WTO has 148 member states, and also all of the member states have to follow
agree. So, there are some
pessimistic views that the success here in APEC will not have significant
influence on the success of the WTO, so can you comment on this, sir?
That’s an excellent question.
The WTO works by consensus, and there are 148 members. But today, the announcement by Minister
Kim was very significant, because now you have a group of 21 economies
representing most of the world’s trade, of the most dynamic region in the world,
agreeing on a specific formula to be able to address one of the toughest issues
in the WTO. There is a need to work
with other countries to form that consensus. We will all be redoubling our efforts
between now and the end of July to do just that.
Arirang TV - Sir, I would like to ask you the prospects of the
Korea forging a
free trade agreement. Will there be
a substantial development only after the pending bilateral trade concerns are
of its ban on
As you know,
Korea is a very
important trading partner for the United
States, and in fact
Korea is our
seventh largest trading partner.
also a very important ally of the United
States, and we are constantly seeking ways to
deepen our relationship, including our economic relationship. We have met several times this year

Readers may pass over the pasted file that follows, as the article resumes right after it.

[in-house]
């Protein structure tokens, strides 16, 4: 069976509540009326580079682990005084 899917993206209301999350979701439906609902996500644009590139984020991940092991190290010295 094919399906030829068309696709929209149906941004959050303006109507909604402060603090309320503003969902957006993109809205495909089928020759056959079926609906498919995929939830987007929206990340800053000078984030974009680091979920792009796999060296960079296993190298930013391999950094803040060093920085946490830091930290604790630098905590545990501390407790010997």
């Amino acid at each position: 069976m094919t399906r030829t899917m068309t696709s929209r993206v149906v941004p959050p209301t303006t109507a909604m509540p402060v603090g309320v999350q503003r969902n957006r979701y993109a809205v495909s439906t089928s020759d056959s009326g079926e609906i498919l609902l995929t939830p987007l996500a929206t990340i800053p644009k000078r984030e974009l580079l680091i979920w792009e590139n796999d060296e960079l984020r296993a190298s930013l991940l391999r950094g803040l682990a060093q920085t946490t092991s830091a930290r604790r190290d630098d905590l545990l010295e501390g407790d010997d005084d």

already on a bilateral basis to work on some of the trade issues that you
mention. I believe we’re making
progress on those issues. We have
not had the opportunity to discuss a Free Trade Agreement during these APEC
meetings, but any decision on the
U.S. side to
initiate Free Trade Agreement negotiations with
Korea would only
be made after consultations with the U.S. Congress, with
stakeholders, and only after seeing additional progress on those trade issues
your earlier reply on the discussions with
Bo, you mentioned in passing that the discussions included talks on the currency
as well. Can you just shed a little
bit more detail on the currency aspect of the discussions? And also, could you comment whether you
think that the issue of the surge in Chinese exports to the
U.S., and their
fixed currency exchange rate – are the two related from the USTR’s perspective,
or are they two separate issues?
EMBASSY SPOKESWOMAN: Would you
identify yourself, if you please?
AMBASSADOR PORTMAN: Good questions. Let me say that the meeting was on a
broad range of issues. I raised, of